Welcome to FinHeaven Fans Forums! We're glad to have you here. Please feel free to browse the forum. We'd like to invite you to join our community; doing so will enable you to view additional forums and post with our other members.



VIP Members don't see these ads. Join VIP Now
Page 4 of 4 FirstFirst 1234
Results 31 to 39 of 39

Thread: Climate change behind Darfur killing: UN Secretary General Ban Ki-moon

  1. -31
    ckb2001's Avatar
    scientist

    Status:
    Offline
    WPA:
    Join date:
    Dec 2002
    Posts:
    4,945
    vCash:
    1000
    Thanks / No Thanks
    Quote Originally Posted by PhinPhan1227 View Post
    There will of course be isolated exceptions to any rule. But the example of Genghis Khan you are using is almost the exception which proves the rule. You have one person, who through personal insult wanted a whole group wiped out. In Darfur we have a whole group who wants to wipe out another whole group. Not push them out, not take what they have, not conquer them. They want to exterminate them. And no, in ancient times, you generally didn't see a whole group of people trying to exterminate another whole group of people.
    That one person in Genghis Khan is just the leader of a group, no different than leaders of other groups. Many books will equally say it was the Mongols that went on a campaign of extermination in Khwarezm.

    The question is was is more or less likely that warring parties would initiate such extermination campaigns in the 20th/21st century or in the 12th/13th (or any other period, say of length 100 years)?

    That question I can't answer, but I can tell you I would be surprised if we are more likely to see such campaigns today than in the past. Since you have argued it was different in the past, do you have any stats to back that up? I'll do some googling later on this. It IS an interesting question no doubt.
    Quote Quote  

  2. -32
    PhinPhan1227's Avatar
    Why is there a watermelon there?

    Status:
    Offline
    WPA:
    Join date:
    Sep 2002
    Posts:
    15,647
    vCash:
    1000
    Loc:
    No matter where I go, there I am.
    Thanks / No Thanks
    Quote Originally Posted by ckb2001 View Post
    That one person in Genghis Khan is just the leader of a group, no different than leaders of other groups. Many books will equally say it was the Mongols that went on a campaign of extermination in Khwarezm.

    The question is was is more or less likely that warring parties would initiate such extermination campaigns in the 20th/21st century or in the 12th/13th (or any other period, say of length 100 years)?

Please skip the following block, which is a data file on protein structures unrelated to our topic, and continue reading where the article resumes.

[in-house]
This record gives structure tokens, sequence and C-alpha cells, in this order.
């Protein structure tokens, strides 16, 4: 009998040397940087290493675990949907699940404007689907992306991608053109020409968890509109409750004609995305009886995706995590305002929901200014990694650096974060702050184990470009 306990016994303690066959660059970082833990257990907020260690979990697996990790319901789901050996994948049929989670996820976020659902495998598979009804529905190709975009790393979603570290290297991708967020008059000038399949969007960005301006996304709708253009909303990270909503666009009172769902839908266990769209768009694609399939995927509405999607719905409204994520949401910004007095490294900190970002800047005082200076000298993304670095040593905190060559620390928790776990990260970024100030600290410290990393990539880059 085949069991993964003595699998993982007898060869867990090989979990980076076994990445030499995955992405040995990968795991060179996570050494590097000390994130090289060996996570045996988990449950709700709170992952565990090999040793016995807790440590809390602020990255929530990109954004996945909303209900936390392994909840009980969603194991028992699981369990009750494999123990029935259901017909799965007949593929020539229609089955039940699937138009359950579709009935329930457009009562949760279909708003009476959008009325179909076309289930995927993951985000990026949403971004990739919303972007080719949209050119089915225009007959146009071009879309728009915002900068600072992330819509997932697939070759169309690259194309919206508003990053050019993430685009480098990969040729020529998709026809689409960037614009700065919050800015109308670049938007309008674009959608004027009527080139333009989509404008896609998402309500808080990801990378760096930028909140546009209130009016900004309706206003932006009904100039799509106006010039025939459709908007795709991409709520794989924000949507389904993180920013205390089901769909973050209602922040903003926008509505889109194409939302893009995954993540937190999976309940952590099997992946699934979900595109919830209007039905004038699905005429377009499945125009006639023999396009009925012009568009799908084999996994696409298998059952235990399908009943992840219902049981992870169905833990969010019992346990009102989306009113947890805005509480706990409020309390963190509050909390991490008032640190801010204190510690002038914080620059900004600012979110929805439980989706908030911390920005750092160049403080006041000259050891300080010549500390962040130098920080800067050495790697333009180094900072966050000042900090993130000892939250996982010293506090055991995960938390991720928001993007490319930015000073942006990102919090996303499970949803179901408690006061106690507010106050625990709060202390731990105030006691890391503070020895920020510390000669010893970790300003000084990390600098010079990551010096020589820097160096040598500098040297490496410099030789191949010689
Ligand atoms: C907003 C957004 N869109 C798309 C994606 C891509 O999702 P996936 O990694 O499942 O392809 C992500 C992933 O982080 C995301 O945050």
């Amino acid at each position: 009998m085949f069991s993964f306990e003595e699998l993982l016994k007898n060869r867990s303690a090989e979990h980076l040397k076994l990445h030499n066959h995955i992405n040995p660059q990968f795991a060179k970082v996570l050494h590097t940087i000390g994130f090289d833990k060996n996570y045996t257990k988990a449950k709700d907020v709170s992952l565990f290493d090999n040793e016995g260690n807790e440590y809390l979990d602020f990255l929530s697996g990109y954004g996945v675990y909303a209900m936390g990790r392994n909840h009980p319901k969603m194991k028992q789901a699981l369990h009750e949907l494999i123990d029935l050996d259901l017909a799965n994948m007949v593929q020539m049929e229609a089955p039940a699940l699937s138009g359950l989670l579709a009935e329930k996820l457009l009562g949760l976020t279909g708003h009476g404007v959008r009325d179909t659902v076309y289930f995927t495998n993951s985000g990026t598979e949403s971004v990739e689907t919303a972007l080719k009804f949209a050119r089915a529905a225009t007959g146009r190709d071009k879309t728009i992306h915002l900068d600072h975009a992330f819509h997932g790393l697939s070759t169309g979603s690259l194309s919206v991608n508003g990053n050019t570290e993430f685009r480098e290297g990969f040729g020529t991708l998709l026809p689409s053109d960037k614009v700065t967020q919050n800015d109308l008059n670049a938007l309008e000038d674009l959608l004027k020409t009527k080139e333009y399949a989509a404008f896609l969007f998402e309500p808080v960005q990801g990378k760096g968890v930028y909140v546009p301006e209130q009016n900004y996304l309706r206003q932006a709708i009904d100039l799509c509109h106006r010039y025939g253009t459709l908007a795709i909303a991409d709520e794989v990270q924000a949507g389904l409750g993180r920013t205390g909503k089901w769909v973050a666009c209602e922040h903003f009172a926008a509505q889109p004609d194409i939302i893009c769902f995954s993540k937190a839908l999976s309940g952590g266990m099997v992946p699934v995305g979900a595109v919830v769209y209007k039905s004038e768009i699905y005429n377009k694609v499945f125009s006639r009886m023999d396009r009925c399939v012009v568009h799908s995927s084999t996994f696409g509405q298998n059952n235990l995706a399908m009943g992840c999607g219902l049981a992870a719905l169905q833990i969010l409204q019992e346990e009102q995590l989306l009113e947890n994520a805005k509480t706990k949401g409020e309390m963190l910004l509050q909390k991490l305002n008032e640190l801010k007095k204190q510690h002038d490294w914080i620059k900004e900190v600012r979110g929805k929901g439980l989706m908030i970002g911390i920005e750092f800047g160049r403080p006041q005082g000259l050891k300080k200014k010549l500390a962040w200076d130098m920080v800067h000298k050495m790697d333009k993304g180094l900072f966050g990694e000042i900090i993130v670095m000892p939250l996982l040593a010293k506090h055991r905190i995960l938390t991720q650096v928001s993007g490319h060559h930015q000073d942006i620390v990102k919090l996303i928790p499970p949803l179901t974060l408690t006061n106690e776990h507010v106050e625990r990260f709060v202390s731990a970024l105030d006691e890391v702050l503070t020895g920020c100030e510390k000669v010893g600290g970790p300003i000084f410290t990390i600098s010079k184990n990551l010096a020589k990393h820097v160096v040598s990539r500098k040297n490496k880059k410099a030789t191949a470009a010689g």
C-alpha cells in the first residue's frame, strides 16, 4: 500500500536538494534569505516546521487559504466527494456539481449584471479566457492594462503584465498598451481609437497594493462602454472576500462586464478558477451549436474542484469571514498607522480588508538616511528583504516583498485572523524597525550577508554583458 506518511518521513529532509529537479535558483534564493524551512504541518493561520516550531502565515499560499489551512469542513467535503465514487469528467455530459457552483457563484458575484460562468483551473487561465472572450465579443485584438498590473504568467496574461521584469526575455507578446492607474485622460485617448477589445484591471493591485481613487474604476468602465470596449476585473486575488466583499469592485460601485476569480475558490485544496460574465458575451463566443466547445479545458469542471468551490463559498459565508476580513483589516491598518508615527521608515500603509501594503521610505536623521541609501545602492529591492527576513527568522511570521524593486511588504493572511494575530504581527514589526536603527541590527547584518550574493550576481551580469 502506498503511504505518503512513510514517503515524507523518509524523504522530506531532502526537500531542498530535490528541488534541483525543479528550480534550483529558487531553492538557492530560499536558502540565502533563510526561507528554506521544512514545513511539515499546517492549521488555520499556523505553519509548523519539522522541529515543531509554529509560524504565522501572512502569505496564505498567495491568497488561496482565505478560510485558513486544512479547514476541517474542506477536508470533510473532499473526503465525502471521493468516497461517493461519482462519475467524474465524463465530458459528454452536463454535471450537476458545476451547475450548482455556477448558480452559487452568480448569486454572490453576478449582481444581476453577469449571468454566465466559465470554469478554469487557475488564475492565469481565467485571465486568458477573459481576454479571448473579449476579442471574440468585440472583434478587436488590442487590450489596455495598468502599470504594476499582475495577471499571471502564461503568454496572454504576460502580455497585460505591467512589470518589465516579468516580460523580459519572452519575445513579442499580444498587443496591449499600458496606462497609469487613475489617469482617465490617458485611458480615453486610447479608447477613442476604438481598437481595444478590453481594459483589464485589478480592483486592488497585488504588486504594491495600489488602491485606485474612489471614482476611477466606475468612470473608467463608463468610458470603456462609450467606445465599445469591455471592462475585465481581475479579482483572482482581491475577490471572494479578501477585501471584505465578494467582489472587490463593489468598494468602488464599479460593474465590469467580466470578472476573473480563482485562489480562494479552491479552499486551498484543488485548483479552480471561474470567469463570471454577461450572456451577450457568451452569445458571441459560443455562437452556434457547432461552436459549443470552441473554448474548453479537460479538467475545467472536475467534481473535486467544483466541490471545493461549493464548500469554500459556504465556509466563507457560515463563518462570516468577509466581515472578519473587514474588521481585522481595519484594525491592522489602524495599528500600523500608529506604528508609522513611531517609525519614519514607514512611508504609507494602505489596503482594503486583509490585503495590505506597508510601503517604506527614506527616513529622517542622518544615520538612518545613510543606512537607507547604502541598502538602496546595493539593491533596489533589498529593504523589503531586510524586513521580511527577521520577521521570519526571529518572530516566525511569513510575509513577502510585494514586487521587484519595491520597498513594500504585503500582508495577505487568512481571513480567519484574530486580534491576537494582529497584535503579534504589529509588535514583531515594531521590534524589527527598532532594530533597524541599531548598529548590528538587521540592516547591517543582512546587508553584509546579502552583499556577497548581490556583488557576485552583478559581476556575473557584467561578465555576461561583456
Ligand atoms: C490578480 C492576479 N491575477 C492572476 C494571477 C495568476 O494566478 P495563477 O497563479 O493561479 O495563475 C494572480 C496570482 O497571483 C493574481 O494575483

That question I can't answer, but I can tell you I would be surprised if we are more likely to see such campaigns today than in the past. Since you have argued it was different in the past, do you have any stats to back that up? I'll do some googling later on this. It IS an interesting question no doubt.

    I think it just comes down to technology. Again, it isn't easy to wipe out a whole group of people. Technology discovered in the 20th century makes it a lot easier. Most ancient peoples just didn't have the time or resources, especially not when their enemies would rather leave than be exterminated.
    - "What do we mean by the defeat of the enemy? Simply the destruction of his forces, whether by death, injury, or any other means -- either completely or enough to make him stop fighting. . . . ."-Carl von Clausewitz-
    Quote Quote  

  3. -33
    ckb2001's Avatar
    scientist

    Status:
    Offline
    WPA:
    Join date:
    Dec 2002
    Posts:
    4,945
    vCash:
    1000
    Thanks / No Thanks
    Quote Originally Posted by PhinPhan1227 View Post
    I think it just comes down to technology. Again, it isn't easy to wipe out a whole group of people. Technology discovered in the 20th century makes it a lot easier. Most ancient peoples just didn't have the time or resources, especially not when their enemies would rather leave than be exterminated.
    Doesn't look that way even based on a quick wiki search:
    http://en.wikipedia.org/wiki/User:Da...ands_of_people

    Note the following:

    334 BCE Destruction of Thebes c.6,000 to 8,000 Greece

    Alexander the Great slaughters the population of the city following a revolt. (Subsequently Alexander massacres at least a quarter of a million city dwellers at Sindimana, Gaza and other locations.)


    * 150 BCE Lusitanian Massacres c.8,000 Spain

    Roman troops under Galba massacre Lusitani citizens after convincing them to surrender.


    * 1098 Siege of Antioch c.20,000 Antioch, Syria

    Almost all Muslim inhabitants slaughtered after the fall of the city to the Crusaders.


    * 1099 First Crusade c.70,000 Jerusalem

    Almost all Muslim and Jewish inhabitants slaughtered after the fall of the city to the Crusaders.


    1221 Herat massacre 600,000 Herat

    Genghis Khan's Mongols destroy the city and massacre the population.